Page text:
2. Existing and Future

Do you have existing systems or hardware that you want the system to operate with? Things to consider here are:

  • Can you run it on your existing computers?
  • Does it need to run on your mobile or tablet?
  • Do you want to print to an existing printer?
  • Can your current network handle it?
  • Does it work with your finance application?
  • If you have existing marketing tools, will this work with them?
  • What other business software do you use and are there overlaps with this product?

3. Costs

Focussing on the initial cost is only a fraction of the real cost of software or services. You need to include the following items:

  • Ongoing support costs?
  • Upgrade fees (including labour costs)?
  • Are upgrades automatic/forced/regular/staged?
  • If you buy a low cost plan and need to upgrade, what are the price points?
  • What is the cost to exit the solution?
  • Can you setup, manage, and maintain the product or will you need help (labour costs?)
  • What other related parts will incur costs? could include:
    • Buying additional printers or computers
    • Requiring a digital certificate or payment gateway
    • Needing a new mobile to use the mobile app

4. Integration

Integration is the major item small businesses do not consider. How much easier is it if your point of sale system can push your sales data into your finance app (myob, xero, etc)

Imagine loading all your products from your point of sale system into your website, and doing it every time you update your pricing? Just find a solution that enables you to push product data from one system to the other. This is called integration and it will save your massive amounts of time and avoid human input errors.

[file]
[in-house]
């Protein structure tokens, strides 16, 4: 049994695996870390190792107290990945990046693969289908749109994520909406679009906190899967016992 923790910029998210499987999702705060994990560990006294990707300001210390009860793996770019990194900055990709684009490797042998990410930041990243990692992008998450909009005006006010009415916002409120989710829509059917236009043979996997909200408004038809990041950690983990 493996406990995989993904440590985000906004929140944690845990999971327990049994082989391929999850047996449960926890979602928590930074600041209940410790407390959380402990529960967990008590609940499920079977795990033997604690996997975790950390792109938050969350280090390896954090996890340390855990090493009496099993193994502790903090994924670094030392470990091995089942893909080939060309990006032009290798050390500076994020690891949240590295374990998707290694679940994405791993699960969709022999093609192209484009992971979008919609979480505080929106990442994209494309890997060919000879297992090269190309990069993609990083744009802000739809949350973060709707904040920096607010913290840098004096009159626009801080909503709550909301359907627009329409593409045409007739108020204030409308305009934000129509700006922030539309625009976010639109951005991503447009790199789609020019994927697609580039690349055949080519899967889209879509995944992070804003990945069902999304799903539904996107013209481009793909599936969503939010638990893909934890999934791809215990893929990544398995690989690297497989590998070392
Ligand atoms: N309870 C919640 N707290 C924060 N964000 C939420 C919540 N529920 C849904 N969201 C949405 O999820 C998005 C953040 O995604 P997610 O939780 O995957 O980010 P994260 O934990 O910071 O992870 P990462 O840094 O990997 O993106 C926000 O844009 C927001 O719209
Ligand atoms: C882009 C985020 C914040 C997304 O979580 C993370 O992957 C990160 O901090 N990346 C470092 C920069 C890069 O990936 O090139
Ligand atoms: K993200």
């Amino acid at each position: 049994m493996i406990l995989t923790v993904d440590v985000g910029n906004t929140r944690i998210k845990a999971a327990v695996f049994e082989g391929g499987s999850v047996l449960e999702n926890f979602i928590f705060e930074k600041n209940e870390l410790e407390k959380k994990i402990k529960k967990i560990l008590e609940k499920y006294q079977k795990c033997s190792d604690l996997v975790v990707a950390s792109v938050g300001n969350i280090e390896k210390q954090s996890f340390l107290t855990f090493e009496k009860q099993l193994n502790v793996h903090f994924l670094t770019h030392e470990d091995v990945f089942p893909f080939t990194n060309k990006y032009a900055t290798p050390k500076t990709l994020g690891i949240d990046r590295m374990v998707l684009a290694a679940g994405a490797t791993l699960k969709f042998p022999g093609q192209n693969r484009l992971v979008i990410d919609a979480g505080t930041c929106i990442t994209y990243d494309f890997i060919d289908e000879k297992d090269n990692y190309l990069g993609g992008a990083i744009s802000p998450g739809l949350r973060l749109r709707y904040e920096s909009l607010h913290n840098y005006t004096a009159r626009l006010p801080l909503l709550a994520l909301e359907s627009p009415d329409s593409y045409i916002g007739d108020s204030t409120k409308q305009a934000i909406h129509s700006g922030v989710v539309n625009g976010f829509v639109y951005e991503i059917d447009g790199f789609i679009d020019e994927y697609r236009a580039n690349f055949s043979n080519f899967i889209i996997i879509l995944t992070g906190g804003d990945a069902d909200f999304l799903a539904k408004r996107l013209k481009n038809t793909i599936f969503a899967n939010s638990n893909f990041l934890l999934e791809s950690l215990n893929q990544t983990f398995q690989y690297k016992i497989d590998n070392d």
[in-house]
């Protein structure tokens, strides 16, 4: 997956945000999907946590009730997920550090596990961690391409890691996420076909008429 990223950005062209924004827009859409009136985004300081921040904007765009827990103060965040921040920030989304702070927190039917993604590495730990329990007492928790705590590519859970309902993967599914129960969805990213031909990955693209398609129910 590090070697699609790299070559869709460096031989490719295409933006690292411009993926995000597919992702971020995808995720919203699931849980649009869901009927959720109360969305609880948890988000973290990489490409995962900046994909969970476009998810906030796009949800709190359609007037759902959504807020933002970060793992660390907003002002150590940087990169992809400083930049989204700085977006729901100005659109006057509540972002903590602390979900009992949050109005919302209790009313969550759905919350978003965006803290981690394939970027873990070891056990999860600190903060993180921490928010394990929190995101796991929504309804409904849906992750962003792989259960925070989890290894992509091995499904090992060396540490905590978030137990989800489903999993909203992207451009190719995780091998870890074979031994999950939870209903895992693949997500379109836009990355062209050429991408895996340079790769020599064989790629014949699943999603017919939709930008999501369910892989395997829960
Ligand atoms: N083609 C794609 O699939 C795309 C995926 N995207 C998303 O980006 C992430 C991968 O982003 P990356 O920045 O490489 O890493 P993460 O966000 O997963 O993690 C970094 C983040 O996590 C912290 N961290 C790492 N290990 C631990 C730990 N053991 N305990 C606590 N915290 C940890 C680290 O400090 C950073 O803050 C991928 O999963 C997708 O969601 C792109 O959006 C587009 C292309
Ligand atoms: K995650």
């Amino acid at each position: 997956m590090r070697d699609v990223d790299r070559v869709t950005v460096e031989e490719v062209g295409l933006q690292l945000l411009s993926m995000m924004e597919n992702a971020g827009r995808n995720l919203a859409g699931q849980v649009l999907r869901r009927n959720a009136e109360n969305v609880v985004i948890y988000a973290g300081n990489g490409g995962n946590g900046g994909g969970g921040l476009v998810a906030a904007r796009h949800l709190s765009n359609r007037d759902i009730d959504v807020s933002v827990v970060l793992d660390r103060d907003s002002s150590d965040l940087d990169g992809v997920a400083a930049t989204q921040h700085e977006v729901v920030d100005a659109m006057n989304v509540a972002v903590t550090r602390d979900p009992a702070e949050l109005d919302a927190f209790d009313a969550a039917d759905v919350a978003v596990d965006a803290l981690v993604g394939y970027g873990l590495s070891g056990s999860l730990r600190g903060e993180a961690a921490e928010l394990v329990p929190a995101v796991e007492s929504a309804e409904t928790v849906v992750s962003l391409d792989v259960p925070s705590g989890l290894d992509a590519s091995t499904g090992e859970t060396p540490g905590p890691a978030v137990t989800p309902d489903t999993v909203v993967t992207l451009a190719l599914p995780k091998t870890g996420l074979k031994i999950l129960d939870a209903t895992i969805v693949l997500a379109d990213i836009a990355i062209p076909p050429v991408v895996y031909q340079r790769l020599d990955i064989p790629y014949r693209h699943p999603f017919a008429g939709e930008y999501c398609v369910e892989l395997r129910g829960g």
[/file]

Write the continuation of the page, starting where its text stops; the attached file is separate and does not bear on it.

Take the case of a cafe that takes food orders online as well as in-store. If your online sales are not connected to your in-store stock count, it could allow someone to purchase food you no longer have stock of.

Luckily, many of the cloud-based systems have a lot of key integrations out-of-the-box (meaning you get them as part of the base product). Consider this and the cost as part of your research.

The most basic integration might include export and import of data. For low frequency changes, this is a perfectly cost effective method.

5. Can it scale up/down

This is a simple point. If you business expands, can the product handle that expansion. This might mean an extra store, or more products, or affiliate products. Think about possible ways your business may change in the future and try to account for it here.

Don’t just consider upscaling, consider downsizing. Can you reduce the number of users, or the sales volume, and get a saving. For example, if you have a finance system subscription you pay $120 a month for because you have 6 staff. If you reduce staff numbers for any reason, can you reduce the plan to get some savings. This is a good way to avoid being tied into costs, but the flip-side may be that you will pay more (like most things there is a trade-off)

6. Hardware, licensing, and support